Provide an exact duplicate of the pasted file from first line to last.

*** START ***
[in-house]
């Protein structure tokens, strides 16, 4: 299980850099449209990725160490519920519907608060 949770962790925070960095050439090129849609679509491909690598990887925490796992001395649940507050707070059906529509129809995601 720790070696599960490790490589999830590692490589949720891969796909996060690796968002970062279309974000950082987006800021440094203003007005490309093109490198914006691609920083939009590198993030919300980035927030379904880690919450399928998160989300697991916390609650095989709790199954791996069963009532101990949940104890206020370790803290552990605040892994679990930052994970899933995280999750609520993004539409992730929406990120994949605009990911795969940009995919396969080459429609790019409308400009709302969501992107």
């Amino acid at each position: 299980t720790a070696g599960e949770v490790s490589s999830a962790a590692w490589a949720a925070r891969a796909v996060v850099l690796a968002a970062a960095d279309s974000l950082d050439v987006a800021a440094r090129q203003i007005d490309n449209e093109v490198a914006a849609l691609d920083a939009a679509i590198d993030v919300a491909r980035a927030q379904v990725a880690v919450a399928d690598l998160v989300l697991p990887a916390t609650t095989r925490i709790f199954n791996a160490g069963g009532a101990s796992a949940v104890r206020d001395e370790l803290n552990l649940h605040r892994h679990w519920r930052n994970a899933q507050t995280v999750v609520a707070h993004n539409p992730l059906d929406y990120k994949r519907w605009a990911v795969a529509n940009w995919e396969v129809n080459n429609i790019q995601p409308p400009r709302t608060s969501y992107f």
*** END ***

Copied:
[in-house]
């Protein structure tokens, strides 16, 4: 299980850099449209990725160490519920519907608060 949770962790925070960095050439090129849609679509491909690598990887925490796992001395649940507050707070059906529509129809995601 720790070696599960490790490589999830590692490589949720891969796909996060690796968002970062279309974000950082987006800021440094203003007005490309093109490198914006691609920083939009590198993030919300980035927030379904880690919450399928998160989300697991916390609650095989709790199954791996069963009532101990949940104890206020370790803290552990605040892994679990930052994970899933995280999750609520993004539409992730929406990120994949605009990911795969940009995919396969080459429609790019409308400009709302969501992107």
């Amino acid at each position: 299980t720790a070696g599960e949770v490790s490589s999830a962790a590692w490589a949720a925070r891969a796909v996060v850099l690796a968002a970062a960095d279309s974000l950082d050439v987006a800021a440094r090129q203003i007005d490309n449209e093109v490198a914006a849609l691609d920083a939009a679509i590198d993030v919300a491909r980035a927030q379904v990725a880690v919450a399928d690598l998160v989300l697991p990887a916390t609650t095989r925490i709790f199954n791996a160490g069963g009532a101990s796992a949940v104890r206020d001395e370790l803290n552990l649940h605040r892994h679990w519920r930052n994970a899933q507050t995280v999750v609520a707070h993004n539409p992730l059906d929406y990120k994949r519907w605009a990911v795969a529509n940009w995919e396969v129809n080459n429609i790019q995601p409308p400009r709302t608060s969501y992107f």